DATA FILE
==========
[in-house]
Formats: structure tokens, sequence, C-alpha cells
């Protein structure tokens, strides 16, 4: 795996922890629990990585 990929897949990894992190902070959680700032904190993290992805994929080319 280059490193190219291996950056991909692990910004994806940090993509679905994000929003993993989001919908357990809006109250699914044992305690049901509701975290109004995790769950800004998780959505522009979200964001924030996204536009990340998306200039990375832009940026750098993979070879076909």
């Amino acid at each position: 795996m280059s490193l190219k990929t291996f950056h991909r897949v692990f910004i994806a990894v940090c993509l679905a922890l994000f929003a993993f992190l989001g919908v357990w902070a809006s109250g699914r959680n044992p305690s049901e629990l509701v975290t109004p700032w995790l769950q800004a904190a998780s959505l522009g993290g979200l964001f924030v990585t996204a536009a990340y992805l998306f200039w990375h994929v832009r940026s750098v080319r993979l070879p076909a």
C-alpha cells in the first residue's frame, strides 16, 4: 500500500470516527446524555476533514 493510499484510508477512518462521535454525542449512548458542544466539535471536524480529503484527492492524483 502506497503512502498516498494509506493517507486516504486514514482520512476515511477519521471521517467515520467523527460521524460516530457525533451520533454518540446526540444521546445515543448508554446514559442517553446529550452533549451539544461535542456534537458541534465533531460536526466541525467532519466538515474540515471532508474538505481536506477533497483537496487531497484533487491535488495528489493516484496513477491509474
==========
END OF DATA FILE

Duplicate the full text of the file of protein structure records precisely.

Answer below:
[in-house]
Formats: structure tokens, sequence, C-alpha cells
């Protein structure tokens, strides 16, 4: 795996922890629990990585 990929897949990894992190902070959680700032904190993290992805994929080319 280059490193190219291996950056991909692990910004994806940090993509679905994000929003993993989001919908357990809006109250699914044992305690049901509701975290109004995790769950800004998780959505522009979200964001924030996204536009990340998306200039990375832009940026750098993979070879076909």
């Amino acid at each position: 795996m280059s490193l190219k990929t291996f950056h991909r897949v692990f910004i994806a990894v940090c993509l679905a922890l994000f929003a993993f992190l989001g919908v357990w902070a809006s109250g699914r959680n044992p305690s049901e629990l509701v975290t109004p700032w995790l769950q800004a904190a998780s959505l522009g993290g979200l964001f924030v990585t996204a536009a990340y992805l998306f200039w990375h994929v832009r940026s750098v080319r993979l070879p076909a």
C-alpha cells in the first residue's frame, strides 16, 4: 500500500470516527446524555476533514 493510499484510508477512518462521535454525542449512548458542544466539535471536524480529503484527492492524483 502506497503512502498516498494509506493517507486516504486514514482520512476515511477519521471521517467515520467523527460521524460516530457525533451520533454518540446526540444521546445515543448508554446514559442517553446529550452533549451539544461535542456534537458541534465533531460536526466541525467532519466538515474540515471532508474538505481536506477533497483537496487531497484533487491535488495528489493516484496513477491509474